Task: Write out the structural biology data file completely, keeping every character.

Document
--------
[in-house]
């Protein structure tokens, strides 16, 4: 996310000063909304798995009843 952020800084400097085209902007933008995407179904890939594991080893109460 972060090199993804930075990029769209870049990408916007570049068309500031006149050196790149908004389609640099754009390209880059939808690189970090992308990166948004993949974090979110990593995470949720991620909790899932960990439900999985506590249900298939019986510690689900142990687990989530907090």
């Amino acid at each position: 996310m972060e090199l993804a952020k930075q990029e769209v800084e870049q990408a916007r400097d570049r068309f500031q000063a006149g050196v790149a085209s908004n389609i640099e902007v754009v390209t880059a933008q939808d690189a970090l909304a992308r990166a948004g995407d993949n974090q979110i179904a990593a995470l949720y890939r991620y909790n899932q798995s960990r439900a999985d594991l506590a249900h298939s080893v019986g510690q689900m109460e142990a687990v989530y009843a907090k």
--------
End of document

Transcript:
[in-house]
């Protein structure tokens, strides 16, 4: 996310000063909304798995009843 952020800084400097085209902007933008995407179904890939594991080893109460 972060090199993804930075990029769209870049990408916007570049068309500031006149050196790149908004389609640099754009390209880059939808690189970090992308990166948004993949974090979110990593995470949720991620909790899932960990439900999985506590249900298939019986510690689900142990687990989530907090």
């Amino acid at each position: 996310m972060e090199l993804a952020k930075q990029e769209v800084e870049q990408a916007r400097d570049r068309f500031q000063a006149g050196v790149a085209s908004n389609i640099e902007v754009v390209t880059a933008q939808d690189a970090l909304a992308r990166a948004g995407d993949n974090q979110i179904a990593a995470l949720y890939r991620y909790n899932q798995s960990r439900a999985d594991l506590a249900h298939s080893v019986g510690q689900m109460e142990a687990v989530y009843a907090k």